…in the company of children… (13th visitation)
It might be that slow erasure is their way, something like
diminution by decay, how memory fails, how pleasure
becomes a black spot in the back-brain. That they flow
or seem to; that they warp, or seem to; that they gain
themselves by soft disfigurement. A day of rain comes first
to mind: the rest falls into place, the full weight of it
leaving you hard pressed. Oh... Time's deceits
will break you in the end. They might have guessed.
Think back to rat-holes in the floor, to days spent weeping
in the company of children who outwept you. Anger like a sore
that had the run of your body. Anger and fear. Anger and fear
and despair. They guessed: and shape the pain as grace,
sometimes as gift. Kept secrets, the dead days of your parole.
Whisky-blind. Rats in the wallspace. Rats over the bed at night.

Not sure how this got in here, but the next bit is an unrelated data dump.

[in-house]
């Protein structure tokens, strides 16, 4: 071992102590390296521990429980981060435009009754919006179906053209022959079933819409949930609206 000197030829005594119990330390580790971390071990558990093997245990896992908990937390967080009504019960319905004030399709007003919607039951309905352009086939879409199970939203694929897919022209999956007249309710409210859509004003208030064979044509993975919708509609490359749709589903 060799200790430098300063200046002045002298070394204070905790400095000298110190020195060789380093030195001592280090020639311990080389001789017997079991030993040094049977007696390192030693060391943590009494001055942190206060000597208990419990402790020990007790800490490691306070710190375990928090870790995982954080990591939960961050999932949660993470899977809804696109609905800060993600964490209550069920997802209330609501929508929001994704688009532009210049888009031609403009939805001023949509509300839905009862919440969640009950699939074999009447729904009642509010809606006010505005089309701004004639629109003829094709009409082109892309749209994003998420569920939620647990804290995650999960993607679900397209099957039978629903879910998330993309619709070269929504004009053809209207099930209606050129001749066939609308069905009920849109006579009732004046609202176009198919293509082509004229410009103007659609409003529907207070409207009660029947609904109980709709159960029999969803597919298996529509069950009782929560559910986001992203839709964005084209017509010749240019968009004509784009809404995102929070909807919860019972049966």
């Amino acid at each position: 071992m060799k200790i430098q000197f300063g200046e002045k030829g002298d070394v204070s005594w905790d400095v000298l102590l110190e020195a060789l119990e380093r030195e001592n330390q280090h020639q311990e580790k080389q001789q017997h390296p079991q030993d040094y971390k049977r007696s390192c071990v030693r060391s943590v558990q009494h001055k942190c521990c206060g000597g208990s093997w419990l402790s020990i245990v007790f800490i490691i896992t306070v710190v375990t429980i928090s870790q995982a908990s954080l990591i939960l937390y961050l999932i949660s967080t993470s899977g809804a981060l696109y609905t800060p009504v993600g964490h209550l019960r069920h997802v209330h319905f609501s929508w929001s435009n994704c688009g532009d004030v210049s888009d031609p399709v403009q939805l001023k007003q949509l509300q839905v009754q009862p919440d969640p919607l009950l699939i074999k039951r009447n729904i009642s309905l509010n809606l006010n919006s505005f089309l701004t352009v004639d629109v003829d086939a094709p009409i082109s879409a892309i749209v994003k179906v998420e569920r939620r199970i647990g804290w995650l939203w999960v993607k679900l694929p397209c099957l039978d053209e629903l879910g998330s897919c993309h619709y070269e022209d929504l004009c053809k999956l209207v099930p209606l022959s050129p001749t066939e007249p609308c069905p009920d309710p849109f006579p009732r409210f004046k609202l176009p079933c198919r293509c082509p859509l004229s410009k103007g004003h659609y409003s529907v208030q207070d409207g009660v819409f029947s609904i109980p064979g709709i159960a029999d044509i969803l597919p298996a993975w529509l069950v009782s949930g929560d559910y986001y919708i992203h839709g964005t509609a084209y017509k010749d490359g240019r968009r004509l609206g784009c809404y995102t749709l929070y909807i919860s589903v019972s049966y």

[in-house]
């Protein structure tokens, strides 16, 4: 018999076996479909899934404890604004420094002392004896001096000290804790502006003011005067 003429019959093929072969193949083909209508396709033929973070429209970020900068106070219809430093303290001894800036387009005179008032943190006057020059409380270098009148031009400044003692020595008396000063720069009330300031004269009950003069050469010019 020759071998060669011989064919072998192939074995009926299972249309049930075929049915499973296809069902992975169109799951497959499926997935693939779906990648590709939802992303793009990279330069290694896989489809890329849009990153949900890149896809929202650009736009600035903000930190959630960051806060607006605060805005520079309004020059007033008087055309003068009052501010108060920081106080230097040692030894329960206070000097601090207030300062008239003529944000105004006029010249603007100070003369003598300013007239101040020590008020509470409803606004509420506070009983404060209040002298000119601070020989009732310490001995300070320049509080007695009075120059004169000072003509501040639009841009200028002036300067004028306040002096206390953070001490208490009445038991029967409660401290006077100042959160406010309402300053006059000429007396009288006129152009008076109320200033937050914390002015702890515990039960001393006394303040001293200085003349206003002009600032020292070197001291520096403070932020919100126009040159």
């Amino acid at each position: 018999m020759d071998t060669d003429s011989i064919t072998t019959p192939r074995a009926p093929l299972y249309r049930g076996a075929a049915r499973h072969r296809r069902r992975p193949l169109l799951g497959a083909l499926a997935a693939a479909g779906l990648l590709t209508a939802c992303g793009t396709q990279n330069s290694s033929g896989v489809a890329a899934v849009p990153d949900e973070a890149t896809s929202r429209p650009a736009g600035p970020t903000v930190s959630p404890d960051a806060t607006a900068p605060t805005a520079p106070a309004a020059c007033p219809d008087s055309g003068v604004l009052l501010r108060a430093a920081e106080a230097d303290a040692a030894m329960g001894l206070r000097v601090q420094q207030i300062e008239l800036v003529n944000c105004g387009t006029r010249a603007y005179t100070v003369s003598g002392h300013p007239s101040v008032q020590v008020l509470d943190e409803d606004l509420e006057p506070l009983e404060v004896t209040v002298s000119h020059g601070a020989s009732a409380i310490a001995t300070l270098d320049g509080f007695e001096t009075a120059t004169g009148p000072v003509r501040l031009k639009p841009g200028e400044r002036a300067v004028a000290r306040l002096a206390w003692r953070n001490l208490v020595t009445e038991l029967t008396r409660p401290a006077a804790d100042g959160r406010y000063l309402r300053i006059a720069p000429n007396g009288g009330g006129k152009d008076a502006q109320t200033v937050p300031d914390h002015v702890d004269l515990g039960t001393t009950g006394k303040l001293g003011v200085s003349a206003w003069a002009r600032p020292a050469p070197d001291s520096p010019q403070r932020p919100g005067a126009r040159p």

David Harsent is a British poet and librettist. He has published twelve volumes of poetry. Legion won the Forward Prize for best collection; Night was triple short-listed in the UK and won the Griffin International Poetry Prize. Fire Songs won the T.S. Eliot Prize. His 2018 recent collection, Salt, was described by John Burnside, choosing it for his Book of the Year in the New Statesman, as "a masterpiece". His latest collection, Loss, appeared in January 2020. He has collaborated with several composers, though most often with Harrison Birtwistle. The New York Times described Birtwistle and Harsent as "a team creating alchemy". Birtwistle/Harsent collaborations have been performed at venues worldwide, including the Royal Opera House, BBC Proms, the Aldeburgh Festival, the Holland Festival, The Concertgebouw, The London South Bank Centre, The Salzburg Festival and Carnegie Hall. Harsent holds several fellowships, including Fellow of the Royal Society of Literature and Fellow of the Hellenic Authors Society. Homeland, a pamphlet giving Harsent's versions of the eighteen "short, bitter" poems Yannis Ritsos wrote for Theodorakis to set during the Papadopoulos junta, has just been published by Rack Press.